The Theme Of Alcoholism In Ernest Hemingway's The Sun Also Rises

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Ernest Hemingway’s very first published novel isn’t some book you can critique as any ordinary ameteur literature, digging deeping we find that our friend Ernest here had a purpose more convoluted, yet clear, more abstract, yet concrete, and more public, yet personal, the story Ernest creates is his experiences, his characters, motifs, and themes all circulated around himself.

Characters; one of the many structures for any novel, and a structure that Ernest Hemingway incorporates far too well. Ernest introduces one of our main protagonists, Jake Barnes, the novel’s narrator, who can also regarded as Hemingway himself. Jake provides relatable and believability to a perspective that could be interpreted as the author, Ernest, as Jake expresses
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Alcoholism is a recurring motif expressed throughout The Sun Also Rises as Jake and his consistently indulge in the consumption of alcohol, and regard themselves abnormal without its assistance, Jake goes on to say, “Under the wine I lost the disgusted feeling and was happy” (Hemingway 146). Alcoholism isn’t the only common motif shown throughout this novel, the idealism of Masculinity, and the crippling insecurity around it. Needless to say, back in the 1920s, the idea of a man being anything but was an idea that would never be accepted, under any social circumstance. It’s alluded throughout the entire novel that a demand to be manly and masculine must be fulfilled. Jake gives out a bold statement, referencing a later moment in the book, by telling Robert, “nobody ever lives life all the way up except bull-fighters" (Hemingway 18). Ernest Hemingway actually has some oddities when it comes to his stance on masculinity in society, around the time. It’s very secretive and overlooked, but “the greatest scrutiny are Grace Hemingway’s treating her son as the female twin of his older sister and dressing him in girls’ clothes, apparently for longer than was conventional for the time” (Moddelmog 187). Hemingway, on the other hand, has been acknowledged for “his attraction, both sexual and non-sexual, for lesbians; his fascination with the ménage à trois; and his engagement…show more content…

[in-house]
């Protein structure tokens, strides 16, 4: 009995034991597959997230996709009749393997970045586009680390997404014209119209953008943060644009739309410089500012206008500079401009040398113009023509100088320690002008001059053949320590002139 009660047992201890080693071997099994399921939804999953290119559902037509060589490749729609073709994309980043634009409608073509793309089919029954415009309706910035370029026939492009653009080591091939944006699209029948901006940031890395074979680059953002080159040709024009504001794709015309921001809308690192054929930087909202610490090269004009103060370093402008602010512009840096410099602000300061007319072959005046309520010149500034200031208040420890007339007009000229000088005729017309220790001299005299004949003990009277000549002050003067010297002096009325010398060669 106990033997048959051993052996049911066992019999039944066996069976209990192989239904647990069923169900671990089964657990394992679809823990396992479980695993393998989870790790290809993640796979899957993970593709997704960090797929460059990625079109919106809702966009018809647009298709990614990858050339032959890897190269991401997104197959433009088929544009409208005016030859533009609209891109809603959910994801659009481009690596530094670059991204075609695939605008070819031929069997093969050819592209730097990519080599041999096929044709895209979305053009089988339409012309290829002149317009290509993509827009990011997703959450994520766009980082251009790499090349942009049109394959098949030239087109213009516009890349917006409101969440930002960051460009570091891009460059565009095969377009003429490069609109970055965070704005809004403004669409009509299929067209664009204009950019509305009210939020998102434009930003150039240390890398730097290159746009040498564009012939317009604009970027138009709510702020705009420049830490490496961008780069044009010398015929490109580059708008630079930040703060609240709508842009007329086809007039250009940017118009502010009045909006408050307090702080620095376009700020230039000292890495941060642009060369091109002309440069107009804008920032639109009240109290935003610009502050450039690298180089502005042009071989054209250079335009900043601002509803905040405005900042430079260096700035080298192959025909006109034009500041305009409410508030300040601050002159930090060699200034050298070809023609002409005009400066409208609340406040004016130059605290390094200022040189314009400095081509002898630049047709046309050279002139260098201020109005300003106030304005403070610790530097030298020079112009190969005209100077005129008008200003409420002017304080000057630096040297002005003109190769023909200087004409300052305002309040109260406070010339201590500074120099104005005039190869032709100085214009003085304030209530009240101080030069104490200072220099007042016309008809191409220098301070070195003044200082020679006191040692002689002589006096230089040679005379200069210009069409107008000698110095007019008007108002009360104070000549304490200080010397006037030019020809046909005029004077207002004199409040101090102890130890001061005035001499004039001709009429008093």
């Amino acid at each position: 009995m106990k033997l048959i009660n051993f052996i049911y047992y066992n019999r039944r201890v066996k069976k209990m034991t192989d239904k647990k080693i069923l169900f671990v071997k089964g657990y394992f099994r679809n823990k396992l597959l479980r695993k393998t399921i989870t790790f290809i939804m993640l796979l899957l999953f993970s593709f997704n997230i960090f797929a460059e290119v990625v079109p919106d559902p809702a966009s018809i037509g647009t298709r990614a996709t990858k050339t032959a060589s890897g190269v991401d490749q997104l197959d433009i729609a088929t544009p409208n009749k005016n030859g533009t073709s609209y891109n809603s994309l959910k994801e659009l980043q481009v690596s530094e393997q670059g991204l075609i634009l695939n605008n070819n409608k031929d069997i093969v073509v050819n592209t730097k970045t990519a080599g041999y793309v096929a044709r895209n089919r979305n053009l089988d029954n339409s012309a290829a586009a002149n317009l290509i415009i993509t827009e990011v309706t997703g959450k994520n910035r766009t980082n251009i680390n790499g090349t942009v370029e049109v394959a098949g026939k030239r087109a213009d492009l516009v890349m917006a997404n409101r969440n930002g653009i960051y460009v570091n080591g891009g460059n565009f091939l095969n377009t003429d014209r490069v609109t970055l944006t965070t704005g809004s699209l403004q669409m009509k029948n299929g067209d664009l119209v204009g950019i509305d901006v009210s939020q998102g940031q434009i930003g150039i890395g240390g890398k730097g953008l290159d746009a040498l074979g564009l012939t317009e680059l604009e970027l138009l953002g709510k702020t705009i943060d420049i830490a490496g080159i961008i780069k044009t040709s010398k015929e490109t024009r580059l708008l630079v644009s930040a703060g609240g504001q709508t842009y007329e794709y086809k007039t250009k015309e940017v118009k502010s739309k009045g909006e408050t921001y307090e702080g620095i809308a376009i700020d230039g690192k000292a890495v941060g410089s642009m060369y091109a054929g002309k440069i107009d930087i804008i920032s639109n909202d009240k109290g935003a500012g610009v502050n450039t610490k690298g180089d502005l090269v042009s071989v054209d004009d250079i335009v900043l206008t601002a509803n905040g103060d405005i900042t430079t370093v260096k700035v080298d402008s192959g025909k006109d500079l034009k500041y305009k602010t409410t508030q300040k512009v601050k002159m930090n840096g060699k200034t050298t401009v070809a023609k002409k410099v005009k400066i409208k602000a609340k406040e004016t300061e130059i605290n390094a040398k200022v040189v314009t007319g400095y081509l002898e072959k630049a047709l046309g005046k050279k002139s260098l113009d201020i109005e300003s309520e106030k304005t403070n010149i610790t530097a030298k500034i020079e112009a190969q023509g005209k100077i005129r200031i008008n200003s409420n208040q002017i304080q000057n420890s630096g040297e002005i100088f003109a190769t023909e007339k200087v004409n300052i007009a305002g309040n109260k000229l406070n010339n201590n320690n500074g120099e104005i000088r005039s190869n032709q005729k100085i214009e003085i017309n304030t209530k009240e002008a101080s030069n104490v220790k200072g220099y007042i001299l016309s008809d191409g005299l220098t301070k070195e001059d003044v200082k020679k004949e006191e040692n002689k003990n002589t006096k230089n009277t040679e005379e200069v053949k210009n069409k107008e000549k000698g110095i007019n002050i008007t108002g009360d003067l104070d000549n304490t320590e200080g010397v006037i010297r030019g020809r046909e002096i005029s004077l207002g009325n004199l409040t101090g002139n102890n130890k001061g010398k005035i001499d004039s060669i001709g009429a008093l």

The id, the character acting upon wants and desires, gross human selfish and decisiveness of their nature, could be acknowledged as Robert Cohn, a character who is relentless on getting what he wants out of his life, without any thought of others around him, entirely. The superego, Jake Barnes, the moralistic narrator, although without his flaws, can be regarded as the superego character of the story. His awareness and willing ability to abide by society’s wants fits him into the bill of a superego, not to mention his hesitance towards taboos that his friends are influenced by. Last but not least, we have Lady Brett Ashley acting out for the ego character for the novel, with her balance between id-ish essence and the superego complexion. Brett can be interpreted as a character with no sense of right or wrong, as she pursues goals and achievements throughout the novel in which he attempts to not harm herself, or her

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